liliy 3 years ago discrete math:(attached)

1. liliy

2. liliy

am i doing it right?

3. liliy

@mathmate ????

4. satellite73

first of all the answer is definitely T

5. liliy

right... how?:(

6. satellite73

looks like you are on the right track, it is hard for me to read it all you are turning each implication of the form $$p\to q$$ into a statement of the form $$p\lor\lnot q$$

7. mathmate

Remember that de Morgan's law requires you to interchange the and / or, like: ~(~a or b) <=> a ^ ~b

8. liliy

right...

9. mathmate

So there is a problem in the first term of the third line (second written line).

10. liliy

oy.

11. mathmate

The same problem with the second term. Otherwise, it will be the same as what you did.

12. mathmate

You skip a lot of steps, as @satellite73 pointed out. You may lose points in an exam.

13. satellite73

$$\lnot (p\to q)$$ $$\lnot (p\lor \lnot q)$$ $$\lnot p \land q$$ i believe

14. satellite73

@mathmate probably has a better explanation, but as he/she said take it slow

15. liliy

so can you write it out?

16. mathmate

17. satellite73

$\lnot[(p\to q) \land (q\to r)]\lor (q\to r)$ may be better, yes?

18. liliy

hold up. im gonna write it all out and you guys tell me if its right

19. satellite73

but i kind of suck at this, so i will let mathmate check steps

20. mathmate

First replace all p->q etc with the or equivalents, ~[(~p or q) ^ (~q or r) ] or (~p or r)

21. mathmate

Now apply de Morgan's ~(~p or q) or ~(~q or r) or (~p or r)

22. mathmate

Apply de Morgan again: (p ^ ~q) or (q ^ ~r) or ~p or r

23. mathmate

Rearrange (commutativity of "or") ~p or (p^~q) or r or (q^~r)

24. mathmate

Now use associativity: [~p or (p^~q)] or [r or (q^~r)]

25. mathmate

Would that be obvious now?

26. liliy

27. liliy

BAsically im going to assume things to be True or false and then go on from there...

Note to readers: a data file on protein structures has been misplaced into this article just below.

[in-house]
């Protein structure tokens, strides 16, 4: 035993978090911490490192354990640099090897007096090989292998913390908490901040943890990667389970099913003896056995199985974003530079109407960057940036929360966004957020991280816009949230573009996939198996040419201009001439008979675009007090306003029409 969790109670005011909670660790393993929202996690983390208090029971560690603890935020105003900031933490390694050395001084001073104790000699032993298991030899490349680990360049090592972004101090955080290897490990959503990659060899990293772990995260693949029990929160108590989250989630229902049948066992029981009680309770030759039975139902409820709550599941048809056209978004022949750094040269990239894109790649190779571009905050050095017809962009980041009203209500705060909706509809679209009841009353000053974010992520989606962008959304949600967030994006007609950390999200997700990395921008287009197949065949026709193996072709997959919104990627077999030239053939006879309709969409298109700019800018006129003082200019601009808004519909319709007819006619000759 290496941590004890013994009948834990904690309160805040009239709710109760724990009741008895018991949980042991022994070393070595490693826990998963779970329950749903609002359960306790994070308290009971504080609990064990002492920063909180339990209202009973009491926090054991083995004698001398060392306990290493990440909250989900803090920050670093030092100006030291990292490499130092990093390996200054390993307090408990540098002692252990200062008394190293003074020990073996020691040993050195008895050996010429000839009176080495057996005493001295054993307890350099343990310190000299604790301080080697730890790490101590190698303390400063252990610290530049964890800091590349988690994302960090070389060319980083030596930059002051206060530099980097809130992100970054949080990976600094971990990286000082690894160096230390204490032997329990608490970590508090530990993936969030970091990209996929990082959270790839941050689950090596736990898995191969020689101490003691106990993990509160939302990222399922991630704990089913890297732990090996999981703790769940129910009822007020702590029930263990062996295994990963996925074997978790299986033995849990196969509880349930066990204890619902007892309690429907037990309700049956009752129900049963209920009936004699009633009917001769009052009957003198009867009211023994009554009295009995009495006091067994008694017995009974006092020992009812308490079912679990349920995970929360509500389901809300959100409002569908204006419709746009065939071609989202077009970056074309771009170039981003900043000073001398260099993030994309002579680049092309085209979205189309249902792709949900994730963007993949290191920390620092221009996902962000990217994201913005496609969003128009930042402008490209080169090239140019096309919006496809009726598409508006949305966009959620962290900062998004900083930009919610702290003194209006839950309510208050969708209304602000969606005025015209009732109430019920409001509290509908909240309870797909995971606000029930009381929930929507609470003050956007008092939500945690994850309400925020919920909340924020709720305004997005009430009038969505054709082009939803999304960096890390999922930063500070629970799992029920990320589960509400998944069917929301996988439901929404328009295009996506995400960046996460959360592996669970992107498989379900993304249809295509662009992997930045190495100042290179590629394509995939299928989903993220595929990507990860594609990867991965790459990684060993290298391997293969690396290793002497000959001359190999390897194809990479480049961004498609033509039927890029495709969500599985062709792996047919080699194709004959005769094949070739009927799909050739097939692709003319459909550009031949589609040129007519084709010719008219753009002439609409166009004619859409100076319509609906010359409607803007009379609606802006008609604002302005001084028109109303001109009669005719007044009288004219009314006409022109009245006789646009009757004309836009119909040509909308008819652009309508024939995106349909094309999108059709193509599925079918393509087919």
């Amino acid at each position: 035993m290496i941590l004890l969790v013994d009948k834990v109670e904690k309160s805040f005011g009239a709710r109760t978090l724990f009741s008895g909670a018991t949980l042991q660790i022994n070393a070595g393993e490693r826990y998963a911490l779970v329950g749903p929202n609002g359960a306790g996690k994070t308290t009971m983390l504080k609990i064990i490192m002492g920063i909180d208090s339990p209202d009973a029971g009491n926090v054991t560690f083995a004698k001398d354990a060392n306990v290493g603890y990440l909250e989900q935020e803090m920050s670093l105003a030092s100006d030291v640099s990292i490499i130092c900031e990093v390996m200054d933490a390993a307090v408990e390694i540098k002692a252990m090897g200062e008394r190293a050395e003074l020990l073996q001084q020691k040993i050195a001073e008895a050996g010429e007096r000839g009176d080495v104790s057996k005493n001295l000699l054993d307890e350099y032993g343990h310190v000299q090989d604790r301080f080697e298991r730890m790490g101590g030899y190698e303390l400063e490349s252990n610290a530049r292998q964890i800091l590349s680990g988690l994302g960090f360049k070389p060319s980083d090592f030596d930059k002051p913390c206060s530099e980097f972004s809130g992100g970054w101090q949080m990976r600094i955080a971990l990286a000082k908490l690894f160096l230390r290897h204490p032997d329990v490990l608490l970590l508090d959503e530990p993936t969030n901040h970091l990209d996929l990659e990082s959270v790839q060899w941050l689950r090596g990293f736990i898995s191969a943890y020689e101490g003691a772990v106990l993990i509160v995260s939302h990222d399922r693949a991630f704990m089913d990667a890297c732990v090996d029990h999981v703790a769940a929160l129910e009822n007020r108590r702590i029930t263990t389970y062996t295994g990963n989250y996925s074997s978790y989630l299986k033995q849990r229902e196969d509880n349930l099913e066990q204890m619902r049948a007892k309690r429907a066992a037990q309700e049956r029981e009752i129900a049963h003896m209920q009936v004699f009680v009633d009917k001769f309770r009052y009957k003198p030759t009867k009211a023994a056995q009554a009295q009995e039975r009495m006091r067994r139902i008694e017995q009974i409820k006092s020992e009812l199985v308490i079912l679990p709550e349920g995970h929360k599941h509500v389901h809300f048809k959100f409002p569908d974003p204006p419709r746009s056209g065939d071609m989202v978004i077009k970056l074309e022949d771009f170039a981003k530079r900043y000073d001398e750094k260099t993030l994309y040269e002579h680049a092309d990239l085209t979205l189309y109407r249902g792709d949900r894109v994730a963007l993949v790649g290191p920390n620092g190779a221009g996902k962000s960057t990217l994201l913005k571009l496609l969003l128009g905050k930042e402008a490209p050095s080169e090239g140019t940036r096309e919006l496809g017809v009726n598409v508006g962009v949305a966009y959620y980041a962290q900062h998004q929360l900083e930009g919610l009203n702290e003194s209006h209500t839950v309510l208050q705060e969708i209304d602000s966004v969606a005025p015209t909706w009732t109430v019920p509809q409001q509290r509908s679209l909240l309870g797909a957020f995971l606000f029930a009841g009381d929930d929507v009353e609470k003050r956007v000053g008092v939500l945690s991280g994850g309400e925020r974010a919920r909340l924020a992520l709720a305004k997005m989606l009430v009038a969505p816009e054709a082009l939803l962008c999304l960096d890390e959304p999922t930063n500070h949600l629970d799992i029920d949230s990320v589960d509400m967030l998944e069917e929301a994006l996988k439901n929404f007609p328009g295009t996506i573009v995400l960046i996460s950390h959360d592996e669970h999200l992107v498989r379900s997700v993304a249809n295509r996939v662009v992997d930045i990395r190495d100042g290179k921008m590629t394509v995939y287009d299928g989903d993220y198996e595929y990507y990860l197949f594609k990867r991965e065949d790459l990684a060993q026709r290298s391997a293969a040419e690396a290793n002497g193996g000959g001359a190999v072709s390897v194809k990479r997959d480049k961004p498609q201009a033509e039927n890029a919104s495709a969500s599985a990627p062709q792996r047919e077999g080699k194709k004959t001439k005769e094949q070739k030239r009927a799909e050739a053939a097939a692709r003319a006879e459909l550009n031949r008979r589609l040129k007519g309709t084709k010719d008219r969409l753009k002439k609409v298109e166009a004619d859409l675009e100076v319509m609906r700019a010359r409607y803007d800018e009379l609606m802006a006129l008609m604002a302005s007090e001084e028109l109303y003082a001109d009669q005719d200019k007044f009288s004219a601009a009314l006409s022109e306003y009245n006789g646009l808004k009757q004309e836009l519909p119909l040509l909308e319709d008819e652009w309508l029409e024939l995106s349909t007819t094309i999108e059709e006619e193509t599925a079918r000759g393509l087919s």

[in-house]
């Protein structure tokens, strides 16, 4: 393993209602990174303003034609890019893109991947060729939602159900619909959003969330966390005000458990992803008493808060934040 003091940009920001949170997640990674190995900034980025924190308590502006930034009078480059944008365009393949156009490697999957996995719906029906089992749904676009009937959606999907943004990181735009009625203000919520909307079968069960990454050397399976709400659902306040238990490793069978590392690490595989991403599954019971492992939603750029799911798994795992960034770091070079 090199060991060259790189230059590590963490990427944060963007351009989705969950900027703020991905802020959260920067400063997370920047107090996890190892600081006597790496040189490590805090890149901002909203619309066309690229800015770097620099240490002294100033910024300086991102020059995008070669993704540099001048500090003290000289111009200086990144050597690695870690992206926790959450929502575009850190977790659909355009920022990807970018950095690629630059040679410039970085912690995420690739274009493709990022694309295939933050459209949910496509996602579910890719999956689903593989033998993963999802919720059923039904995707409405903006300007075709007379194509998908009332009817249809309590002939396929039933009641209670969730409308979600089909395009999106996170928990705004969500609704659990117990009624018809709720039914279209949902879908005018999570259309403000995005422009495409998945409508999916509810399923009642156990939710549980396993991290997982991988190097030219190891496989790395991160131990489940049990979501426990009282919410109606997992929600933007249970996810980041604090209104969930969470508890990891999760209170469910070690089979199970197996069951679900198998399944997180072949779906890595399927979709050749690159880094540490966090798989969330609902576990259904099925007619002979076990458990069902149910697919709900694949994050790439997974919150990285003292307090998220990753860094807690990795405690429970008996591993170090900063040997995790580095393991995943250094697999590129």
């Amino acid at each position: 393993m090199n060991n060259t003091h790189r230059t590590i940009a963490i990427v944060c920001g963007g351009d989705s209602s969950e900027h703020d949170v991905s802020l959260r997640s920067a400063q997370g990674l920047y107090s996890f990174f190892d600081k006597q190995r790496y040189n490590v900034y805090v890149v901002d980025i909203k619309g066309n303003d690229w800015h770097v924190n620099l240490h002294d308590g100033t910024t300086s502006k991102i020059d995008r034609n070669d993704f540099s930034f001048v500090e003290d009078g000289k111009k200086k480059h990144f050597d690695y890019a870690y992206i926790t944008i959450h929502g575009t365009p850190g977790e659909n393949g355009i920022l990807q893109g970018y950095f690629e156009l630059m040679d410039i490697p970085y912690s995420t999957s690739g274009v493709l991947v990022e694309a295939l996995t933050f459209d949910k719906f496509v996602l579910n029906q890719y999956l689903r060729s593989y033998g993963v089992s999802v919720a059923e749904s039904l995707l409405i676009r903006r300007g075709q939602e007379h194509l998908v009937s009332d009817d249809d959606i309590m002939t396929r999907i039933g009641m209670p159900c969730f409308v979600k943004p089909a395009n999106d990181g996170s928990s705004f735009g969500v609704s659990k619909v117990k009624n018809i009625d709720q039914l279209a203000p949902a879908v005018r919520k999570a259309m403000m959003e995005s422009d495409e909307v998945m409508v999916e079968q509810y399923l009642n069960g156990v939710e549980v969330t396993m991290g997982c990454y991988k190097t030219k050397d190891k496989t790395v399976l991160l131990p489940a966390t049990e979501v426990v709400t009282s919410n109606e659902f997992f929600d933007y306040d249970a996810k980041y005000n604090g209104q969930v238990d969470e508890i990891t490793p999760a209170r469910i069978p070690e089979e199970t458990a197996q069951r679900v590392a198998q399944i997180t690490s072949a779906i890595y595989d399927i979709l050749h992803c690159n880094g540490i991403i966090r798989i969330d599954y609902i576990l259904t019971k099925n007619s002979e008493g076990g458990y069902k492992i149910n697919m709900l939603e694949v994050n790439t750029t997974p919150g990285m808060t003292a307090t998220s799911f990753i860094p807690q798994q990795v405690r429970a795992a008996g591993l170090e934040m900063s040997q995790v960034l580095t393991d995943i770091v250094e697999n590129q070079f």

28. mathmate

Your last approach is called proof by cases. Since there are three variables, you will need to have 8 cases, which is equivalent to a truth table. The idea here is to do a proof without a truth table.

29. satellite73

allow me to butt in a second if you were going to prove this using a truth table, all the above work would be unnecessary you would simply construct the truth table for this (it might take a while) and observe that you get all T in the last column

30. satellite73

your job doing this method is to try to come up with an expression that looks like $$p\lor \lnot p$$ which you can then replace by $$T$$

31. satellite73

it is hidden in the last line written by @mathmate

32. mathmate

Let's take it from: [~p or (p^~q)] or [r or (q^~r)] use distributivity: [(~p or p) ^ (~p or ~q)] or [(r or q) ^ (r or ~r)] which reduces to [T ^ (~p or ~q)] or [(r or q) ^ T] or (~p or ~q) or (r or q) => ~p or r or (q or ~q) => ~p or r or T => T

33. satellite73

like that. hope the method is clear. if you wanted to work from cases there would be no reason to change for example $$p\to q$$ into $$\lnot p \lor q$$

34. satellite73

when you do these without truth tables and you want to prove something is true, (at the risk or repeating myself) try to look for $$p \lor \lnot p$$

35. liliy

woah, this is intense... reading what you guys did, i undertsand it all.. but is there a way to "learn this stuff" bec my teacher did NOT do this...

36. satellite73

if this was not the method, then as i said you could write out the entire truth table and see that the last column was all T

37. liliy

no, that's wat i did originally and then i realized that in the instructions my professor said specifically NOT to use tables :(

38. satellite73

it would look like this $\begin{array}{|c|c|c|c|c|c|c|c} P & Q & R & P\Rightarrow{}Q & Q\Rightarrow{}R & (P\Rightarrow{}Q)\land{}(Q\Rightarrow{}R) & P\Rightarrow{}R & ((P\Rightarrow{}Q)\land{}(Q\Rightarrow{}R))\Rightarrow{}(P\Rightarrow{}R) \\ \hline 0 & 0 & 0 & 1 & 1 & 1 & 1 & 1 \\ 0 & 0 & 1 & 1 & 1 & 1 & 1 & 1 \\ 0 & 1 & 0 & 1 & 0 & 0 & 1 & 1 \\ 0 & 1 & 1 & 1 & 1 & 1 & 1 & 1 \\ \hline 1 & 0 & 0 & 0 & 1 & 0 & 0 & 1 \\ 1 & 0 & 1 & 0 & 1 & 0 & 1 & 1 \\ 1 & 1 & 0 & 1 & 0 & 0 & 0 & 1 \\ 1 & 1 & 1 & 1 & 1 & 1 & 1 & 1 \\ \hline \end{array}$

39. satellite73

well not really, i used a machine to do this

40. satellite73

don't be put off by all this nonsense. the statement itself is completely obvious. like saying if r is contained in q and q is contained in p then r is contained in p doh

41. satellite73

you just have to grind it til you find it, there is no other way. write out what you know and see what you can find. practice will help, but of course in real life no one ever does such a thing so it will only serve you for your next exam. then you can forget about it. until the final

42. mathmate

Right you are!